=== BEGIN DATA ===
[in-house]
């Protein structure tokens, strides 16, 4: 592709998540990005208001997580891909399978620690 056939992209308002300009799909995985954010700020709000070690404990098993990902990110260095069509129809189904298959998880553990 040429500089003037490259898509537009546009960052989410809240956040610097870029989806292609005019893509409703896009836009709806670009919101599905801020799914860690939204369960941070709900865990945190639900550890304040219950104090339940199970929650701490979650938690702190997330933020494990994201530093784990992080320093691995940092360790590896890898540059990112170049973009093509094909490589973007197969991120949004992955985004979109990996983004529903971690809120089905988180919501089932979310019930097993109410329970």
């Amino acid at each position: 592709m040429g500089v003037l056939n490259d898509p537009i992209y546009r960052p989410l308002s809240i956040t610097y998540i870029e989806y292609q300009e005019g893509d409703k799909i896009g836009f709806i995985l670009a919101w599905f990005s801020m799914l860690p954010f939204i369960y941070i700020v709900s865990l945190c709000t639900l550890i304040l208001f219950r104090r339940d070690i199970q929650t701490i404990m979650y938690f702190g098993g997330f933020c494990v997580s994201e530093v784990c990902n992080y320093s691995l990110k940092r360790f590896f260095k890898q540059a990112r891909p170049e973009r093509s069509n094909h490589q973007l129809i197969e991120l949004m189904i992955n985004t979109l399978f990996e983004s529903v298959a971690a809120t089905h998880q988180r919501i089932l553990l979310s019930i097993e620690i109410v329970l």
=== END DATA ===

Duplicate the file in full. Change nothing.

[in-house]
């Protein structure tokens, strides 16, 4: 592709998540990005208001997580891909399978620690 056939992209308002300009799909995985954010700020709000070690404990098993990902990110260095069509129809189904298959998880553990 040429500089003037490259898509537009546009960052989410809240956040610097870029989806292609005019893509409703896009836009709806670009919101599905801020799914860690939204369960941070709900865990945190639900550890304040219950104090339940199970929650701490979650938690702190997330933020494990994201530093784990992080320093691995940092360790590896890898540059990112170049973009093509094909490589973007197969991120949004992955985004979109990996983004529903971690809120089905988180919501089932979310019930097993109410329970």
């Amino acid at each position: 592709m040429g500089v003037l056939n490259d898509p537009i992209y546009r960052p989410l308002s809240i956040t610097y998540i870029e989806y292609q300009e005019g893509d409703k799909i896009g836009f709806i995985l670009a919101w599905f990005s801020m799914l860690p954010f939204i369960y941070i700020v709900s865990l945190c709000t639900l550890i304040l208001f219950r104090r339940d070690i199970q929650t701490i404990m979650y938690f702190g098993g997330f933020c494990v997580s994201e530093v784990c990902n992080y320093s691995l990110k940092r360790f590896f260095k890898q540059a990112r891909p170049e973009r093509s069509n094909h490589q973007l129809i197969e991120l949004m189904i992955n985004t979109l399978f990996e983004s529903v298959a971690a809120t089905h998880q988180r919501i089932l553990l979310s019930i097993e620690i109410v329970l």